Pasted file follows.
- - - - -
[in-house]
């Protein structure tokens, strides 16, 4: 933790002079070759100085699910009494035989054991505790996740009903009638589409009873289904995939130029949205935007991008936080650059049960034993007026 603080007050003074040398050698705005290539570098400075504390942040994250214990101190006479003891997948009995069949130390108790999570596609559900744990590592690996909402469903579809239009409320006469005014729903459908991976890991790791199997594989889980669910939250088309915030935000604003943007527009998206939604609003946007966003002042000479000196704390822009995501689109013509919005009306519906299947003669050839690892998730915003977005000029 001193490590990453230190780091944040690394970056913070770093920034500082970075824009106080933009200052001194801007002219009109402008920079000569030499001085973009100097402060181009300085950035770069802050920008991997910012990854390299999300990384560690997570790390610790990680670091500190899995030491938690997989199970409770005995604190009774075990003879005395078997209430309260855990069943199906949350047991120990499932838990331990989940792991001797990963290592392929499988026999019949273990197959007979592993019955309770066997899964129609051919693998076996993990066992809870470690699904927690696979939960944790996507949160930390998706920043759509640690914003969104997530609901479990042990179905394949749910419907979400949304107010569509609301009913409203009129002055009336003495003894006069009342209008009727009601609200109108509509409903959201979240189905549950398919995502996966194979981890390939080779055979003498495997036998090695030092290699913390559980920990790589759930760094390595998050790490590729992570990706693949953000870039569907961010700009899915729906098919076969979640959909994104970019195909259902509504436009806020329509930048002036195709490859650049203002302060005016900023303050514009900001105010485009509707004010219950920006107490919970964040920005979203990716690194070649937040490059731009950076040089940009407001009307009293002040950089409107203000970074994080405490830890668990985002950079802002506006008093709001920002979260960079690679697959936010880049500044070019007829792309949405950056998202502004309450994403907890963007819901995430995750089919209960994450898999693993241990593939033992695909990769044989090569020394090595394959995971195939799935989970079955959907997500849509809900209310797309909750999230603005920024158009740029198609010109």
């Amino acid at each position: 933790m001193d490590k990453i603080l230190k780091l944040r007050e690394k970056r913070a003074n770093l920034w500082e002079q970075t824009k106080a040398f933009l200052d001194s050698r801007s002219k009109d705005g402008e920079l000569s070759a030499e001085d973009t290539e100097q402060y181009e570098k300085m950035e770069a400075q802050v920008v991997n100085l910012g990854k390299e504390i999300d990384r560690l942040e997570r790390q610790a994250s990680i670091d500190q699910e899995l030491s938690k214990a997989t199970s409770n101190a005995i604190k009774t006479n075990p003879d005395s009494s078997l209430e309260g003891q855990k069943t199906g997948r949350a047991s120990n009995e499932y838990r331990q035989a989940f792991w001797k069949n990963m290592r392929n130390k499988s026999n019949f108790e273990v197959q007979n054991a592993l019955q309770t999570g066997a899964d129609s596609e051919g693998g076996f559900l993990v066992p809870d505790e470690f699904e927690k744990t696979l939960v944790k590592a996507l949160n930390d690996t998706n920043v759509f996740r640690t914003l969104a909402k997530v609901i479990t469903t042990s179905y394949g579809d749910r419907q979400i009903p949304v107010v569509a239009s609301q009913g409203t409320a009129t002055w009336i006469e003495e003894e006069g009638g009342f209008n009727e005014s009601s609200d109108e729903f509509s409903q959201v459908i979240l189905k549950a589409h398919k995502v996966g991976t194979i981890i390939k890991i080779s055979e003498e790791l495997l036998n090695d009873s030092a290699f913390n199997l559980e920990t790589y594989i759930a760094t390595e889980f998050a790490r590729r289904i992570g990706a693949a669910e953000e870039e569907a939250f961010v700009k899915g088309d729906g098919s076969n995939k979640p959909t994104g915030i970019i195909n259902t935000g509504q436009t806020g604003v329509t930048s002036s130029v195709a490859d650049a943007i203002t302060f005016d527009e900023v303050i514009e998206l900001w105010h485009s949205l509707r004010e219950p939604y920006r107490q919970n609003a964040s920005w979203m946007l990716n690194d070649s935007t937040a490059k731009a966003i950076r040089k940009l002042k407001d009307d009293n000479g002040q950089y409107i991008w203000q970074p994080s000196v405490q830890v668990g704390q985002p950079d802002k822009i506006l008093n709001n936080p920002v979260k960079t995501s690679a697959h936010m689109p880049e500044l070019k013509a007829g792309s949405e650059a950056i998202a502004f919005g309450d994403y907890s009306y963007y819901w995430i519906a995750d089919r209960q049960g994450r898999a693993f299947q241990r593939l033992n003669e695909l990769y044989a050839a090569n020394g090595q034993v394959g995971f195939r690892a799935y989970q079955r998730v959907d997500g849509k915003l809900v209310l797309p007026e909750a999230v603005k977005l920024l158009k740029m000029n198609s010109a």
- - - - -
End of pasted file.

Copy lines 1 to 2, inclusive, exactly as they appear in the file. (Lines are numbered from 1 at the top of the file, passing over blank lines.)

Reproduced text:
[in-house]
């Protein structure tokens, strides 16, 4: 933790002079070759100085699910009494035989054991505790996740009903009638589409009873289904995939130029949205935007991008936080650059049960034993007026 603080007050003074040398050698705005290539570098400075504390942040994250214990101190006479003891997948009995069949130390108790999570596609559900744990590592690996909402469903579809239009409320006469005014729903459908991976890991790791199997594989889980669910939250088309915030935000604003943007527009998206939604609003946007966003002042000479000196704390822009995501689109013509919005009306519906299947003669050839690892998730915003977005000029 001193490590990453230190780091944040690394970056913070770093920034500082970075824009106080933009200052001194801007002219009109402008920079000569030499001085973009100097402060181009300085950035770069802050920008991997910012990854390299999300990384560690997570790390610790990680670091500190899995030491938690997989199970409770005995604190009774075990003879005395078997209430309260855990069943199906949350047991120990499932838990331990989940792991001797990963290592392929499988026999019949273990197959007979592993019955309770066997899964129609051919693998076996993990066992809870470690699904927690696979939960944790996507949160930390998706920043759509640690914003969104997530609901479990042990179905394949749910419907979400949304107010569509609301009913409203009129002055009336003495003894006069009342209008009727009601609200109108509509409903959201979240189905549950398919995502996966194979981890390939080779055979003498495997036998090695030092290699913390559980920990790589759930760094390595998050790490590729992570990706693949953000870039569907961010700009899915729906098919076969979640959909994104970019195909259902509504436009806020329509930048002036195709490859650049203002302060005016900023303050514009900001105010485009509707004010219950920006107490919970964040920005979203990716690194070649937040490059731009950076040089940009407001009307009293002040950089409107203000970074994080405490830890668990985002950079802002506006008093709001920002979260960079690679697959936010880049500044070019007829792309949405950056998202502004309450994403907890963007819901995430995750089919209960994450898999693993241990593939033992695909990769044989090569020394090595394959995971195939799935989970079955959907997500849509809900209310797309909750999230603005920024158009740029198609010109």